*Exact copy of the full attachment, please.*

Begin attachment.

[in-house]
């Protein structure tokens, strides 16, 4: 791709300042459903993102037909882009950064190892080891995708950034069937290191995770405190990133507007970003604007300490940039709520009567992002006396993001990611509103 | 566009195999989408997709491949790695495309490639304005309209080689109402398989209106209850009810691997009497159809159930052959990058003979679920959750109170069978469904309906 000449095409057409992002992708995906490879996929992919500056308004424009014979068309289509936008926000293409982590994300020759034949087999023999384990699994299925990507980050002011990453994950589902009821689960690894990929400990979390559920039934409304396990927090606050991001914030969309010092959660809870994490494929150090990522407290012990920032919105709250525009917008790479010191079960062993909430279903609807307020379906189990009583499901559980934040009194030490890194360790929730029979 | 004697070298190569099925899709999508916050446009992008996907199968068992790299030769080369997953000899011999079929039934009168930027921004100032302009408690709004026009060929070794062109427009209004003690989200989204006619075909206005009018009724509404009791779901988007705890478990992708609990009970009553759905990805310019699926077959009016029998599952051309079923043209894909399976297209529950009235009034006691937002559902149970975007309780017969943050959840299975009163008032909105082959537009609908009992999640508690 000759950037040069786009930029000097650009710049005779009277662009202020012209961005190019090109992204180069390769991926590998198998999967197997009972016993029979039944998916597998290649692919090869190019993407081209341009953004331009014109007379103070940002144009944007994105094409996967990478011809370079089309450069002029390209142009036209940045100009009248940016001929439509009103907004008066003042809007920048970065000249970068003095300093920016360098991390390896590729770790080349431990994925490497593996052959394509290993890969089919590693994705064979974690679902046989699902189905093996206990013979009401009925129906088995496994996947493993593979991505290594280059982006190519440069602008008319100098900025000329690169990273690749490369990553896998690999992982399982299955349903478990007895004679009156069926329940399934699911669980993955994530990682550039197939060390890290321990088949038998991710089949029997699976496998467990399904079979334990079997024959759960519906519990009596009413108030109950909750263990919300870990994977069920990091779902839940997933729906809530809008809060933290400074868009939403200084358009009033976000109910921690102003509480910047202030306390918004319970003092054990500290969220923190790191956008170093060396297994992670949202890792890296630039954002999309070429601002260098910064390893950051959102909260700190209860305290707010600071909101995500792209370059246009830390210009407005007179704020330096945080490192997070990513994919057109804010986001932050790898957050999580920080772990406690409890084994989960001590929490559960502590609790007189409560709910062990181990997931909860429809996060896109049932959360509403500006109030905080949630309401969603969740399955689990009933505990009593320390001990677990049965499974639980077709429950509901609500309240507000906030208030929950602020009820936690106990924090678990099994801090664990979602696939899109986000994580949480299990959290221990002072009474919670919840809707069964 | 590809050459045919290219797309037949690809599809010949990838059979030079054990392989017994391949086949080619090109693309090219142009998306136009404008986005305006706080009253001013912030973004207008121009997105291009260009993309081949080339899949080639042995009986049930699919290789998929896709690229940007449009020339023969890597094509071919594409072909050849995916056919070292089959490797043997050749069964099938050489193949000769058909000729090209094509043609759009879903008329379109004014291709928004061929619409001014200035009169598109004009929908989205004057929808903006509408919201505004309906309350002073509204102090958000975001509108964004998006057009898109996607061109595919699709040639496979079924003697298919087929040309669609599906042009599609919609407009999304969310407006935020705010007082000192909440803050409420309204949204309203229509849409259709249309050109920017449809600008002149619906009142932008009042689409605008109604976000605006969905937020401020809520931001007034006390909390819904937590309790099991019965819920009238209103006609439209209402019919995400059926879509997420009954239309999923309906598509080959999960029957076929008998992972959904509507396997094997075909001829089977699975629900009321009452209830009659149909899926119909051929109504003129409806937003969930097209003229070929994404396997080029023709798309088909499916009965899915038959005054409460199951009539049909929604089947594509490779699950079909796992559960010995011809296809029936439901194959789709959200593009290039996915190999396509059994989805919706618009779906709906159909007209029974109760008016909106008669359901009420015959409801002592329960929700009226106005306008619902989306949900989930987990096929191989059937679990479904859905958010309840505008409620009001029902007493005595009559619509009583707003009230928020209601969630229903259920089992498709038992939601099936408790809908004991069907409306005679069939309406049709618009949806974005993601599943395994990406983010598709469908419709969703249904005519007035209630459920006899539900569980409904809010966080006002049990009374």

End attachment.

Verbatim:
[in-house]
């Protein structure tokens, strides 16, 4: 791709300042459903993102037909882009950064190892080891995708950034069937290191995770405190990133507007970003604007300490940039709520009567992002006396993001990611509103 | 566009195999989408997709491949790695495309490639304005309209080689109402398989209106209850009810691997009497159809159930052959990058003979679920959750109170069978469904309906 000449095409057409992002992708995906490879996929992919500056308004424009014979068309289509936008926000293409982590994300020759034949087999023999384990699994299925990507980050002011990453994950589902009821689960690894990929400990979390559920039934409304396990927090606050991001914030969309010092959660809870994490494929150090990522407290012990920032919105709250525009917008790479010191079960062993909430279903609807307020379906189990009583499901559980934040009194030490890194360790929730029979 | 004697070298190569099925899709999508916050446009992008996907199968068992790299030769080369997953000899011999079929039934009168930027921004100032302009408690709004026009060929070794062109427009209004003690989200989204006619075909206005009018009724509404009791779901988007705890478990992708609990009970009553759905990805310019699926077959009016029998599952051309079923043209894909399976297209529950009235009034006691937002559902149970975007309780017969943050959840299975009163008032909105082959537009609908009992999640508690 000759950037040069786009930029000097650009710049005779009277662009202020012209961005190019090109992204180069390769991926590998198998999967197997009972016993029979039944998916597998290649692919090869190019993407081209341009953004331009014109007379103070940002144009944007994105094409996967990478011809370079089309450069002029390209142009036209940045100009009248940016001929439509009103907004008066003042809007920048970065000249970068003095300093920016360098991390390896590729770790080349431990994925490497593996052959394509290993890969089919590693994705064979974690679902046989699902189905093996206990013979009401009925129906088995496994996947493993593979991505290594280059982006190519440069602008008319100098900025000329690169990273690749490369990553896998690999992982399982299955349903478990007895004679009156069926329940399934699911669980993955994530990682550039197939060390890290321990088949038998991710089949029997699976496998467990399904079979334990079997024959759960519906519990009596009413108030109950909750263990919300870990994977069920990091779902839940997933729906809530809008809060933290400074868009939403200084358009009033976000109910921690102003509480910047202030306390918004319970003092054990500290969220923190790191956008170093060396297994992670949202890792890296630039954002999309070429601002260098910064390893950051959102909260700190209860305290707010600071909101995500792209370059246009830390210009407005007179704020330096945080490192997070990513994919057109804010986001932050790898957050999580920080772990406690409890084994989960001590929490559960502590609790007189409560709910062990181990997931909860429809996060896109049932959360509403500006109030905080949630309401969603969740399955689990009933505990009593320390001990677990049965499974639980077709429950509901609500309240507000906030208030929950602020009820936690106990924090678990099994801090664990979602696939899109986000994580949480299990959290221990002072009474919670919840809707069964 | 590809050459045919290219797309037949690809599809010949990838059979030079054990392989017994391949086949080619090109693309090219142009998306136009404008986005305006706080009253001013912030973004207008121009997105291009260009993309081949080339899949080639042995009986049930699919290789998929896709690229940007449009020339023969890597094509071919594409072909050849995916056919070292089959490797043997050749069964099938050489193949000769058909000729090209094509043609759009879903008329379109004014291709928004061929619409001014200035009169598109004009929908989205004057929808903006509408919201505004309906309350002073509204102090958000975001509108964004998006057009898109996607061109595919699709040639496979079924003697298919087929040309669609599906042009599609919609407009999304969310407006935020705010007082000192909440803050409420309204949204309203229509849409259709249309050109920017449809600008002149619906009142932008009042689409605008109604976000605006969905937020401020809520931001007034006390909390819904937590309790099991019965819920009238209103006609439209209402019919995400059926879509997420009954239309999923309906598509080959999960029957076929008998992972959904509507396997094997075909001829089977699975629900009321009452209830009659149909899926119909051929109504003129409806937003969930097209003229070929994404396997080029023709798309088909499916009965899915038959005054409460199951009539049909929604089947594509490779699950079909796992559960010995011809296809029936439901194959789709959200593009290039996915190999396509059994989805919706618009779906709906159909007209029974109760008016909106008669359901009420015959409801002592329960929700009226106005306008619902989306949900989930987990096929191989059937679990479904859905958010309840505008409620009001029902007493005595009559619509009583707003009230928020209601969630229903259920089992498709038992939601099936408790809908004991069907409306005679069939309406049709618009949806974005993601599943395994990406983010598709469908419709969703249904005519007035209630459920006899539900569980409904809010966080006002049990009374």